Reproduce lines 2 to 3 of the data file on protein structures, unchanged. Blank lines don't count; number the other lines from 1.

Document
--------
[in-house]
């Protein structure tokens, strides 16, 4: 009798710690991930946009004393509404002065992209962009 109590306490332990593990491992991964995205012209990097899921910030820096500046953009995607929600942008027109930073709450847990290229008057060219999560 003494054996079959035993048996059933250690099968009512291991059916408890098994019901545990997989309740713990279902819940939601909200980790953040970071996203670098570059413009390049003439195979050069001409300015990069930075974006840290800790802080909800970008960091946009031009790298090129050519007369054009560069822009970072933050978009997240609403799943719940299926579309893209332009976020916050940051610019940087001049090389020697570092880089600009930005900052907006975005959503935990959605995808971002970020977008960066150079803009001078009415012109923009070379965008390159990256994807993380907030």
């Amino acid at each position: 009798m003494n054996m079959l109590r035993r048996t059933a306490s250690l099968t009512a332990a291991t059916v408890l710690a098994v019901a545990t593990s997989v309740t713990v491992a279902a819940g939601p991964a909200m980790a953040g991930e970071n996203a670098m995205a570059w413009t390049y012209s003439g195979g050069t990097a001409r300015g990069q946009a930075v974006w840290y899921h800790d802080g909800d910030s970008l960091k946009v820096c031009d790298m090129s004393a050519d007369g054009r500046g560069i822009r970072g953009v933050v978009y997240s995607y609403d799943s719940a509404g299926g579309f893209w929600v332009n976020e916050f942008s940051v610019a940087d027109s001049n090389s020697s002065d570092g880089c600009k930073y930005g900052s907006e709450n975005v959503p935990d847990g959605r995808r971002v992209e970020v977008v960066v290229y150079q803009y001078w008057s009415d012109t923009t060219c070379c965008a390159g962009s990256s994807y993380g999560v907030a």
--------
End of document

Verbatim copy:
């Protein structure tokens, strides 16, 4: 009798710690991930946009004393509404002065992209962009 109590306490332990593990491992991964995205012209990097899921910030820096500046953009995607929600942008027109930073709450847990290229008057060219999560 003494054996079959035993048996059933250690099968009512291991059916408890098994019901545990997989309740713990279902819940939601909200980790953040970071996203670098570059413009390049003439195979050069001409300015990069930075974006840290800790802080909800970008960091946009031009790298090129050519007369054009560069822009970072933050978009997240609403799943719940299926579309893209332009976020916050940051610019940087001049090389020697570092880089600009930005900052907006975005959503935990959605995808971002970020977008960066150079803009001078009415012109923009070379965008390159990256994807993380907030």
């Amino acid at each position: 009798m003494n054996m079959l109590r035993r048996t059933a306490s250690l099968t009512a332990a291991t059916v408890l710690a098994v019901a545990t593990s997989v309740t713990v491992a279902a819940g939601p991964a909200m980790a953040g991930e970071n996203a670098m995205a570059w413009t390049y012209s003439g195979g050069t990097a001409r300015g990069q946009a930075v974006w840290y899921h800790d802080g909800d910030s970008l960091k946009v820096c031009d790298m090129s004393a050519d007369g054009r500046g560069i822009r970072g953009v933050v978009y997240s995607y609403d799943s719940a509404g299926g579309f893209w929600v332009n976020e916050f942008s940051v610019a940087d027109s001049n090389s020697s002065d570092g880089c600009k930073y930005g900052s907006e709450n975005v959503p935990d847990g959605r995808r971002v992209e970020v977008v960066v290229y150079q803009y001078w008057s009415d012109t923009t060219c070379c965008a390159g962009s990256s994807y993380g999560v907030a």